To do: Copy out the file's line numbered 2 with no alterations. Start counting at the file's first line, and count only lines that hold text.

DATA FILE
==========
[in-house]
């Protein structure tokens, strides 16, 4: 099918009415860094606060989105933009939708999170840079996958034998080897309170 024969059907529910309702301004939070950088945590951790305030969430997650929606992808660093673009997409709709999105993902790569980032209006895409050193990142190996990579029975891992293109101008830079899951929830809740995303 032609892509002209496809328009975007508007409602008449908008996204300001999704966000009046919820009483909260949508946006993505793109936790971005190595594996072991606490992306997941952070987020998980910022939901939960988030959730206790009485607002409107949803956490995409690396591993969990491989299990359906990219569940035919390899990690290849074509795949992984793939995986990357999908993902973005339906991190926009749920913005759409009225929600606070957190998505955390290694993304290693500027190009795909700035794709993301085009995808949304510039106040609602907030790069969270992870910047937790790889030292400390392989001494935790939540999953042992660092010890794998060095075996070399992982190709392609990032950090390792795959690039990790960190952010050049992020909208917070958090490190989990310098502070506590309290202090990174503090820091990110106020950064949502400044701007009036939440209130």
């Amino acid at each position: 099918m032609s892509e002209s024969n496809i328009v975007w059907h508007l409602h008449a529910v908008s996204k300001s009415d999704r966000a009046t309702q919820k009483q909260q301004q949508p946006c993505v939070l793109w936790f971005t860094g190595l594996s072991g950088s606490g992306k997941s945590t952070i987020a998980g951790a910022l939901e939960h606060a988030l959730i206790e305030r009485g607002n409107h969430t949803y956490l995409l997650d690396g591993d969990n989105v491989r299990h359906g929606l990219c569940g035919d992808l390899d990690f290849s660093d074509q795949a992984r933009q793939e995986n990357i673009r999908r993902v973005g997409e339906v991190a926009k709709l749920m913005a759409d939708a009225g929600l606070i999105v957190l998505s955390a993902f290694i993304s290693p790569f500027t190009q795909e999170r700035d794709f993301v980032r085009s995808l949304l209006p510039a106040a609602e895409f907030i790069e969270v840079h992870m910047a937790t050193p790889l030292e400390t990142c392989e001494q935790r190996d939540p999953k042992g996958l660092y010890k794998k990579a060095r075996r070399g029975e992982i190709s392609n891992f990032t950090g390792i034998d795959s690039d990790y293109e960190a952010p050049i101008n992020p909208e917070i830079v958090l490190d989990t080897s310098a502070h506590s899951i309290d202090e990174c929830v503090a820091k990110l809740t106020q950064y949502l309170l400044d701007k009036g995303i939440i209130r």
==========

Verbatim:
């Protein structure tokens, strides 16, 4: 099918009415860094606060989105933009939708999170840079996958034998080897309170 024969059907529910309702301004939070950088945590951790305030969430997650929606992808660093673009997409709709999105993902790569980032209006895409050193990142190996990579029975891992293109101008830079899951929830809740995303 032609892509002209496809328009975007508007409602008449908008996204300001999704966000009046919820009483909260949508946006993505793109936790971005190595594996072991606490992306997941952070987020998980910022939901939960988030959730206790009485607002409107949803956490995409690396591993969990491989299990359906990219569940035919390899990690290849074509795949992984793939995986990357999908993902973005339906991190926009749920913005759409009225929600606070957190998505955390290694993304290693500027190009795909700035794709993301085009995808949304510039106040609602907030790069969270992870910047937790790889030292400390392989001494935790939540999953042992660092010890794998060095075996070399992982190709392609990032950090390792795959690039990790960190952010050049992020909208917070958090490190989990310098502070506590309290202090990174503090820091990110106020950064949502400044701007009036939440209130």